Long-time blog readers will remember my first foray into home canning last year, and the crash course I ended up receiving in pectin.
Since then, I’ve gotten a lot more comfortable using waterbath canning to help preserve items from my garden, and have gotten a “feel” for when things are going well, and when I need to make a couple mid-process adjustments to make sure I get the result I’m looking for.
However, if you were to just do a quick internet search about how to get started in canning, you would find many articles that would tell you that I’m an idiot for EVER making adjustments to a “standard tested canning recipe” and that I am risking a painful death by botulism for myself and anyone else I’ve ever bestowed my homecanned goods on.
And I was worried too, at first. The articles sounds so scary! But after a while, I began to get more skeptical…if you can only ever use long-tested canning recipes, then how do people ever come up with new recipes? How come I’ve never heard of anyone – a friend, or a friend of a friend – coming down with botulism poisoning even though I know a lot of people who home can?
So I looked up the statistics. In 2014, the most recent year in which a study is available, the CDC reported that there were:
- 161 laboratory-confirmed and 16 probable cases of botulism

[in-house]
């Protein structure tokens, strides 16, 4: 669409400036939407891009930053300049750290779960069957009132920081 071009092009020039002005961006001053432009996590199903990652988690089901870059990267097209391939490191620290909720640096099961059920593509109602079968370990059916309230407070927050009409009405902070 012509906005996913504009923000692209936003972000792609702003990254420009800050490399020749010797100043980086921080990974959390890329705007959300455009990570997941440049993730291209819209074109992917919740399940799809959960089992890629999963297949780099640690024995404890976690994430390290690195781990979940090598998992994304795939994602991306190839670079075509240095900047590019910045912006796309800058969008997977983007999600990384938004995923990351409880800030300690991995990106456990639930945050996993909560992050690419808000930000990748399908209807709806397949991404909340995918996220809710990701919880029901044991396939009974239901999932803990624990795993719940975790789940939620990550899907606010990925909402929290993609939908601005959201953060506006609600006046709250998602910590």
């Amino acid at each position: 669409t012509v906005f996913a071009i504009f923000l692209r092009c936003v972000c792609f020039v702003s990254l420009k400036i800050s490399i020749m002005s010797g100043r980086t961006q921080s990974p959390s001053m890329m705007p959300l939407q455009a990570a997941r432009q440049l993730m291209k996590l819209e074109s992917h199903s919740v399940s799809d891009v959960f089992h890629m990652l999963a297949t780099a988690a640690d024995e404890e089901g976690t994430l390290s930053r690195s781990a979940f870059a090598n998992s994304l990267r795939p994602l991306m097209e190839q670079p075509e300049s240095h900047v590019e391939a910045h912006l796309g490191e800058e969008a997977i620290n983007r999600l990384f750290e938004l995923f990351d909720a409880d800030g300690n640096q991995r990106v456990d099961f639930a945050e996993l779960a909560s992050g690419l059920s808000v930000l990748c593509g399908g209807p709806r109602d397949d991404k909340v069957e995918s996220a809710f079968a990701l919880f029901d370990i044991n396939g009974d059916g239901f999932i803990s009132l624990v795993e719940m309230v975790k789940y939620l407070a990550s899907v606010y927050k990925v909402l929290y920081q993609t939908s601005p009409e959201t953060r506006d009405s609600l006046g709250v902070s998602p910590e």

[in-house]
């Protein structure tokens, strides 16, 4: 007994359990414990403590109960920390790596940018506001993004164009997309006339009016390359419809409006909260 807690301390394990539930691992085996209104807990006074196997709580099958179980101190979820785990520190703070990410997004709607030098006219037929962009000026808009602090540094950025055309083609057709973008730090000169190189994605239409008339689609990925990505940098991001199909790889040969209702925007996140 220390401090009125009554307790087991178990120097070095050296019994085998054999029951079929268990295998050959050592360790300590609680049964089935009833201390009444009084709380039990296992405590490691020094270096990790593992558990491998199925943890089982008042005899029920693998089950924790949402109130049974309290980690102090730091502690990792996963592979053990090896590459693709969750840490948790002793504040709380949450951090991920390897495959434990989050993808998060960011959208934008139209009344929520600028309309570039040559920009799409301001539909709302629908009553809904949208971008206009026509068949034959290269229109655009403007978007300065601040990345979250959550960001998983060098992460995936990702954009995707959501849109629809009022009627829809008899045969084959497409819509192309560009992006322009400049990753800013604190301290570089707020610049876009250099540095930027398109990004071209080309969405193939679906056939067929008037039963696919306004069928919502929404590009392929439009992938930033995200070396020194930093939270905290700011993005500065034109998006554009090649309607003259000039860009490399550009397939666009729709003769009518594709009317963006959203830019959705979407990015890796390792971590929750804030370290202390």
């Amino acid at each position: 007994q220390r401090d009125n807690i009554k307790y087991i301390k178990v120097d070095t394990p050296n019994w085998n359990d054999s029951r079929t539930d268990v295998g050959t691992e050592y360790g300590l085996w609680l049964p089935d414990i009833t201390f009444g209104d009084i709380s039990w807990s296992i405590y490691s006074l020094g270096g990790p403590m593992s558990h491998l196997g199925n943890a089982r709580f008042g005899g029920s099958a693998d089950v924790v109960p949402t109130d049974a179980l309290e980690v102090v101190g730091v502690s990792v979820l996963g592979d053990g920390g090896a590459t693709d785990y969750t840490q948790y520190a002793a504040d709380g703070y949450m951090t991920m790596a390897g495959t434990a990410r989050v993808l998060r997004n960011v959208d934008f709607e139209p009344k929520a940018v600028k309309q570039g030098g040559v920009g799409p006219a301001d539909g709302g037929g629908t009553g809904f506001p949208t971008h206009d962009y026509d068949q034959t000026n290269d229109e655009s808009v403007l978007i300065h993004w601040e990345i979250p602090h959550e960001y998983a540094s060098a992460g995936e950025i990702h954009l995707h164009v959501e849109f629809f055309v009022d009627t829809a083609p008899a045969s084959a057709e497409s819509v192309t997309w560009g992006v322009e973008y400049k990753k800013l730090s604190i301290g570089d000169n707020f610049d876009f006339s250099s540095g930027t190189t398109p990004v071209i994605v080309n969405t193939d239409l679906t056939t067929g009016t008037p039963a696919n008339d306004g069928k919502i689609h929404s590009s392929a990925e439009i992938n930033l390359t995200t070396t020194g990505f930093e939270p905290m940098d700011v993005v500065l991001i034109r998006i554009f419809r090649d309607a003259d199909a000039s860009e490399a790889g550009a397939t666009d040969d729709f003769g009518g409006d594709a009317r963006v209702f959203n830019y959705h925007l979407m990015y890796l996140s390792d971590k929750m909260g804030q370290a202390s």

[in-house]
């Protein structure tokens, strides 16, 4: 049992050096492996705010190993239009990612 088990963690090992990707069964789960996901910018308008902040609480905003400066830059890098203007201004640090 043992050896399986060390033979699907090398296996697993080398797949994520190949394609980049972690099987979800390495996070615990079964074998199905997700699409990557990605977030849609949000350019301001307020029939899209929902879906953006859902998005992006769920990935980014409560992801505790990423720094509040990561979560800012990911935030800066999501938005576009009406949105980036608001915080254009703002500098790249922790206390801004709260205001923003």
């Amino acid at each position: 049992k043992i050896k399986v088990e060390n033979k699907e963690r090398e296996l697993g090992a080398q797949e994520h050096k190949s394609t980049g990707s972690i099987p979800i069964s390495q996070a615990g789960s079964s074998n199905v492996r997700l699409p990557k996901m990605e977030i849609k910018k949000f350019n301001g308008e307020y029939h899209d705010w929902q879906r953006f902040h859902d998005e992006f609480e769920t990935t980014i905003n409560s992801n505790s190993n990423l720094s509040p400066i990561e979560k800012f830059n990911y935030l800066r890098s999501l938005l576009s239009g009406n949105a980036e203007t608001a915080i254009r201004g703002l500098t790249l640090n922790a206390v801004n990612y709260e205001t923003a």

- Infant botulism accounted for 128 (80%) of the lab confirmed cases
- Lab confirmed wound botulism caused 16 (10%) of the lab confirmed cases
- Probable would botulism accounted for 11 (69%) of the probable cases
So that leaves us with 22 cases of confirmed or probable food-borne botulism a year. (And 2014 wasn’t an outlier, these numbers are pretty average.) Of food-borne cases, home-canning actually accounts for an even smaller percentage of the cases (in 2014, only 2 of the 22 cases were blamed on home-canning.)
But let’s go ahead and say, for purposes of exaggeration, that ALL the reported cases were caused by home canning. According to the Center for Food Security and Public Health, the mortality rate for food borne botulism cases in developed countries is between 5-10%. That means, even if ALL the food borne botulism was caused by home canning, only 2 people in the ENTIRE country would be like to encounter a fatal dose of botulism from home canned food. That’s out of a population of roughly 320 million. Or a 0.00000000625% chance.
This means, you have a better chance of:
- being struck by lightning (source)
- being trampled by cows (source)
- being killed by a falling icicle (source)
- drowning in your own bath tub (source)
…than you do of being killed from botulism in home-canned goods.
Now, that’s not to say you shouldn’t take precautions when canning. Understanding how ph levels work, and that you need to stay below a certain range (4.4 or so) for waterbath canned goods, is important (and helps keep these overall statistics so low).
But minor variations to existing recipes is not likely to hurt anyone, and so if fear of poisoning your whole family is what’s keeping you from canning, I’m happy to tell you that’s no longer an excuse.